What's In a Name?
"That which we call a rose. By any other name would smell as sweet."
Unfortunately, what might have been true in 16th century England, at least according to Shakespeare, is most definitely not true in 21st century business.
When I started Curly Sue it was a side project to my full time bakery, and one that I hadn't anticipated growing to the size it is now. As a result, and as hindsight kindly taught me, I rather foolishly didn't put nearly enough time into choosing a name as I should have.
There was some thought behind its selection, however, as Curly Sue was a nickname someone had given me back in 2007. It was also one that only that particular individual knew me as, so in choosing it for the project it offered a personal connection of sorts whilst helping me maintain relative anonymity in the online world.
But therein lay the problem: it reflected who I was, not who I am now 10 years later. It's no surprise then that as the side project grew into a full time online business, and furthermore as new customers, old friends and family came to know me as the person behind Curly Sue, I felt more and more misrepresented by the name. Unsure how a name change could affect the growing business I postponed the inevitable for several months, but in time this postponement became a hindrance rather than a help and I had to bite the bullet.
The name Pretty In Punk has become the replacement for two reasons:
1. I like wordplay (my bakery was named Minor Treat after all), and
2. It offers a far more accurate reflection of myself -
- that is not to say I am conceited enough to presume I am pretty, but instead am often not seen as punk or "punk enough" because I don't resemble that of a stereotypical* crust punk who has been dragged backwards through a hedge and washed in a sewer. I'm also not a cisgender heterosexual white guy, but that's another topic of conversation entirely.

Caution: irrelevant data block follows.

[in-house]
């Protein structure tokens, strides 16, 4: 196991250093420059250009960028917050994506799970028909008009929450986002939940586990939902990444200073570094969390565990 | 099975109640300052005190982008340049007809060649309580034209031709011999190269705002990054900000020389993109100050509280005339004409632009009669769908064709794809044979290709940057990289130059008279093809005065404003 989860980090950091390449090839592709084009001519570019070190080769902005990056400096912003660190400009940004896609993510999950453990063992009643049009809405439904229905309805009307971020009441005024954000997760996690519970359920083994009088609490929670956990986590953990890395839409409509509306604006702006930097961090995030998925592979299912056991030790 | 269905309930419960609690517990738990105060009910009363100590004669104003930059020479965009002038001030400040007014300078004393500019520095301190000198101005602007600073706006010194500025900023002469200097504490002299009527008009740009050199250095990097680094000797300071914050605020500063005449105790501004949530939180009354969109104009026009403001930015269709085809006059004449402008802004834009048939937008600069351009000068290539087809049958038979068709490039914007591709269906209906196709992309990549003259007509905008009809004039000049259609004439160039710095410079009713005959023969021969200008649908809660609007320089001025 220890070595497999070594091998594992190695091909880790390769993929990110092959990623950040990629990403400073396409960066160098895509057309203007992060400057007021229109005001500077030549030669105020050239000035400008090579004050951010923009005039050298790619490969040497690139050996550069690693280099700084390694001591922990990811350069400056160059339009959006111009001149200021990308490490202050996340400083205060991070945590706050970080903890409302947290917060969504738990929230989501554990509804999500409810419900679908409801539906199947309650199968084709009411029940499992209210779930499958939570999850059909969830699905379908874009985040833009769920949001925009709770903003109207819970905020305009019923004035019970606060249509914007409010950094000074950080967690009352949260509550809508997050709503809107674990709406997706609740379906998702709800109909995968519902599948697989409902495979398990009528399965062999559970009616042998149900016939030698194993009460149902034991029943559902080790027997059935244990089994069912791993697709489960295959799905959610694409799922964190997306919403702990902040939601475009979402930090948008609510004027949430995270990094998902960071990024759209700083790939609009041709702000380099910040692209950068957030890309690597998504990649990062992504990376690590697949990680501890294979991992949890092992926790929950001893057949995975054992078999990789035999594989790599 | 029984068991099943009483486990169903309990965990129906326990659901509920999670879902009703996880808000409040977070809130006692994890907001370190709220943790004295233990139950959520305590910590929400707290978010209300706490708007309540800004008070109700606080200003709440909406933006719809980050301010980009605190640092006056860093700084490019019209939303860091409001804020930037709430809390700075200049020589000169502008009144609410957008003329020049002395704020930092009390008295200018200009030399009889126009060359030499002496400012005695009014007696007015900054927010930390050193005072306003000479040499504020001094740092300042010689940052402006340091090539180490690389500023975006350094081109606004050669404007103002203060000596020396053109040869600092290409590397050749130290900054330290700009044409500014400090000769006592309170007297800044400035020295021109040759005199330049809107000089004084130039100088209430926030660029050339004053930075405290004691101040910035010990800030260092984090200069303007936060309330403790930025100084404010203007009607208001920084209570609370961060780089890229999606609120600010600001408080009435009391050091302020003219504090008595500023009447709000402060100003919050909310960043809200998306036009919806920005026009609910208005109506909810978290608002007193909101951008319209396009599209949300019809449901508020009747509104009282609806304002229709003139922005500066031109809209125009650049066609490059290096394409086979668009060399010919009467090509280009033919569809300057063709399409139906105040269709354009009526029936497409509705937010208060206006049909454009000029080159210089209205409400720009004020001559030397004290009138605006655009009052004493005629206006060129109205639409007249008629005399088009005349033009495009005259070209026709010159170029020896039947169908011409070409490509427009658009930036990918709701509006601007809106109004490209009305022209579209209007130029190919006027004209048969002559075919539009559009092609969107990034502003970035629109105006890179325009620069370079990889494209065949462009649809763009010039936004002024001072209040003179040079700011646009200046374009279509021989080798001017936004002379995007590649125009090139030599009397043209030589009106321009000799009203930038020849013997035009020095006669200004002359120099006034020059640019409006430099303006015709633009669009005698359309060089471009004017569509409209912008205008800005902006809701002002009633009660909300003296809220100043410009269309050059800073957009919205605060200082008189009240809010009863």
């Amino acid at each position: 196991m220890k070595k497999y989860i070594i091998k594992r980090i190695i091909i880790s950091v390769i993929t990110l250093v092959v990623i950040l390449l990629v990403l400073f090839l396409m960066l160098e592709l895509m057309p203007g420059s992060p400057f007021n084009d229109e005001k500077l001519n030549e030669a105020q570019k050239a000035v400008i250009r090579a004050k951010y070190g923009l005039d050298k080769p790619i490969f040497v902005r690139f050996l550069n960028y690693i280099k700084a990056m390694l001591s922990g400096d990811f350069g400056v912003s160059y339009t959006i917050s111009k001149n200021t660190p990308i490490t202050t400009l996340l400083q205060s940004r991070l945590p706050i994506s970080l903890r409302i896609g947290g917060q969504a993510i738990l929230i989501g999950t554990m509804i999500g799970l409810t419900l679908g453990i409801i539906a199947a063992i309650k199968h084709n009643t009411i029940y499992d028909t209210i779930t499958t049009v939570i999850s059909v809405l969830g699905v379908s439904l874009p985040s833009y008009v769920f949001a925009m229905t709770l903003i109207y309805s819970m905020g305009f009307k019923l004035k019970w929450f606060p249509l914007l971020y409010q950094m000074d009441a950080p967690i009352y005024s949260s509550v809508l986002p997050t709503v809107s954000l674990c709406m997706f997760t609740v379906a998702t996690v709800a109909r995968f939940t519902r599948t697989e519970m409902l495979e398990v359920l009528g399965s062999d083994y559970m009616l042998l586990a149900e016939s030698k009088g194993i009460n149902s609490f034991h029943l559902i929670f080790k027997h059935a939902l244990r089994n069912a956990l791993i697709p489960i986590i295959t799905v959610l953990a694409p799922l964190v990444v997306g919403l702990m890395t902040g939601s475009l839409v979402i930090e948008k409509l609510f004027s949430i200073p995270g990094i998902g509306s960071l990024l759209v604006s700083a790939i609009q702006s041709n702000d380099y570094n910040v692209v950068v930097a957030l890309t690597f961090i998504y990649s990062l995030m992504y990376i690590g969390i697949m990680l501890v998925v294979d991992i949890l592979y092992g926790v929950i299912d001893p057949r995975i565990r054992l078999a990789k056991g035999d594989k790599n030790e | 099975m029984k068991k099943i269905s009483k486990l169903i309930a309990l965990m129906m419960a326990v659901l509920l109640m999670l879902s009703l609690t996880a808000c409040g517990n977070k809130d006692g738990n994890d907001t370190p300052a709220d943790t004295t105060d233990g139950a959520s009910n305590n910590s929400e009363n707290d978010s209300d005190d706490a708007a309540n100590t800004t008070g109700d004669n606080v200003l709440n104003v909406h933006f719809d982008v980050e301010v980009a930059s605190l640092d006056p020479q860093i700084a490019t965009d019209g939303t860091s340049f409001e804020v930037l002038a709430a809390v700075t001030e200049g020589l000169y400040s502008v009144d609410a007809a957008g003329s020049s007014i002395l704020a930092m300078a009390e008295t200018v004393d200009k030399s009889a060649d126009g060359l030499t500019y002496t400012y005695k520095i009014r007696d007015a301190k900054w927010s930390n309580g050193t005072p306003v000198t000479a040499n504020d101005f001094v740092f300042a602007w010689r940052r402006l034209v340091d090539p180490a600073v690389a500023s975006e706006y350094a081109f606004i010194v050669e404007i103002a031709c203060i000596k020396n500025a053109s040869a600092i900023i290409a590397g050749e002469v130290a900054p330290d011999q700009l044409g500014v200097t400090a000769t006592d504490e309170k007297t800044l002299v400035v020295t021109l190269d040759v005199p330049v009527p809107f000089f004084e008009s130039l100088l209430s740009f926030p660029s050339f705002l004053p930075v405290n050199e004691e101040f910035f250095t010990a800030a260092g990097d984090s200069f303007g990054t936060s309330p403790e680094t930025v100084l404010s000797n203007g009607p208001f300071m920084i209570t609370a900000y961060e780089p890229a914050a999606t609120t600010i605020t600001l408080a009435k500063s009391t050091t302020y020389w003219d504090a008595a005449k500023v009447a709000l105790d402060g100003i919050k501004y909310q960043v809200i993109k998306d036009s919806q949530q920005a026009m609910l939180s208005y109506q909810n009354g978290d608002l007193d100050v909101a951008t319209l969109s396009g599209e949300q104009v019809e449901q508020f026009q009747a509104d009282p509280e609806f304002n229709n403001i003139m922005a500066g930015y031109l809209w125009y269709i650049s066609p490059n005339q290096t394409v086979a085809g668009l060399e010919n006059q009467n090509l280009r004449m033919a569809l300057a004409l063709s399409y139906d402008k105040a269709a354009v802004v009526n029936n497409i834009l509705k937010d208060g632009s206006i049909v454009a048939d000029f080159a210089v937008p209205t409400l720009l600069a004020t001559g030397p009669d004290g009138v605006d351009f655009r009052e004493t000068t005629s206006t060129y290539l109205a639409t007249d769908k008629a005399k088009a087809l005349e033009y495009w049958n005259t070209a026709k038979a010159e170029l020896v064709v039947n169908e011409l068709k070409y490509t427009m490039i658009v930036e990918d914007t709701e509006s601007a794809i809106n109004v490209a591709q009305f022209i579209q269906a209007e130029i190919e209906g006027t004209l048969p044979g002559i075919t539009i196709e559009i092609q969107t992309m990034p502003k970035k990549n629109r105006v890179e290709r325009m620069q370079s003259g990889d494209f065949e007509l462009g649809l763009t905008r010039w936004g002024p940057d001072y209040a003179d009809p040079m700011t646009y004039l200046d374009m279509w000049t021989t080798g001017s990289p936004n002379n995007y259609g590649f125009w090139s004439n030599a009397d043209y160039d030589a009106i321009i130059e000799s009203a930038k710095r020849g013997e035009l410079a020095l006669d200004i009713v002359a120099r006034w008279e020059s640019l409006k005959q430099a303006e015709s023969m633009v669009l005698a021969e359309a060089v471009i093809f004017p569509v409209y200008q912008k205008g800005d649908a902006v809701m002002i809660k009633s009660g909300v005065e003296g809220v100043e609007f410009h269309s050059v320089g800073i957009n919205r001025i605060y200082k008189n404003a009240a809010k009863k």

What it actually means to be punk is different for everyone who self-identifies as such. To me it describes not only my musical interests but also my political beliefs - the two not being mutually exclusive, as I was unsurprisingly influenced politically by a lot of left wing bands. Indeed the fact both my musical and political interests point towards the same apparent appearance and attire is certainly convenient; although I dare say that the majority of punks don't consciously pick out clothing to reflect their lifestyle, and instead find that their lifestyle is reflected in the clothes.
Making the change has without doubt been nerve-wracking - in fact, as I write this there are only hours to go before I reveal the new name and tension is high - but having asked myself several months ago "is Curly Sue, in name and form, the most accurate representation of myself?" to which the answer was a thunderous "no", if I were to ask the same question with respect to Pretty In Punk, the answer would be a resounding "yes".
So, here's hoping that the new name maintains the interest of you who have followed Curly Sue thus far, whilst generating newfound curiosity from those yet to discover Pretty In Punk...
Love and rage,
* Of course stereotypes are more often than not entirely misleading, having been fabricated by a relatively more privileged group of people and presented in such a way so as to "other" them, either through dehumanisation, degradation, or down right dishonesty.